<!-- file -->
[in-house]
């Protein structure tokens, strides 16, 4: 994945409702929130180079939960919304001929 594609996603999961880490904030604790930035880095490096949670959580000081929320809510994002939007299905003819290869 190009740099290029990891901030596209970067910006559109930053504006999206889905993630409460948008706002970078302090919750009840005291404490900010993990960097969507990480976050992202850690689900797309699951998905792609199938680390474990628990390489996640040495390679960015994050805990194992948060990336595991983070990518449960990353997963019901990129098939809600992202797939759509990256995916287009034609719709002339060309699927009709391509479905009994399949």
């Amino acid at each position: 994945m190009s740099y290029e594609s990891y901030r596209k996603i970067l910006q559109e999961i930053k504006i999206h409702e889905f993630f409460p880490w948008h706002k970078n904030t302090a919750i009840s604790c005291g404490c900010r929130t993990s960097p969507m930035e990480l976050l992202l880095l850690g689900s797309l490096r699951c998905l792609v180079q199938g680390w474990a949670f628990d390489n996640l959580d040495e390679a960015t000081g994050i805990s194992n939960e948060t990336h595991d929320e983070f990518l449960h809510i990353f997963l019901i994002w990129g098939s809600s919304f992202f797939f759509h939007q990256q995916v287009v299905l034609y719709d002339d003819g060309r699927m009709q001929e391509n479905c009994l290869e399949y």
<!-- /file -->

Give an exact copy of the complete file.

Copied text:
[in-house]
């Protein structure tokens, strides 16, 4: 994945409702929130180079939960919304001929 594609996603999961880490904030604790930035880095490096949670959580000081929320809510994002939007299905003819290869 190009740099290029990891901030596209970067910006559109930053504006999206889905993630409460948008706002970078302090919750009840005291404490900010993990960097969507990480976050992202850690689900797309699951998905792609199938680390474990628990390489996640040495390679960015994050805990194992948060990336595991983070990518449960990353997963019901990129098939809600992202797939759509990256995916287009034609719709002339060309699927009709391509479905009994399949």
């Amino acid at each position: 994945m190009s740099y290029e594609s990891y901030r596209k996603i970067l910006q559109e999961i930053k504006i999206h409702e889905f993630f409460p880490w948008h706002k970078n904030t302090a919750i009840s604790c005291g404490c900010r929130t993990s960097p969507m930035e990480l976050l992202l880095l850690g689900s797309l490096r699951c998905l792609v180079q199938g680390w474990a949670f628990d390489n996640l959580d040495e390679a960015t000081g994050i805990s194992n939960e948060t990336h595991d929320e983070f990518l449960h809510i990353f997963l019901i994002w990129g098939s809600s919304f992202f797939f759509h939007q990256q995916v287009v299905l034609y719709d002339d003819g060309r699927m009709q001929e391509n479905c009994l290869e399949y």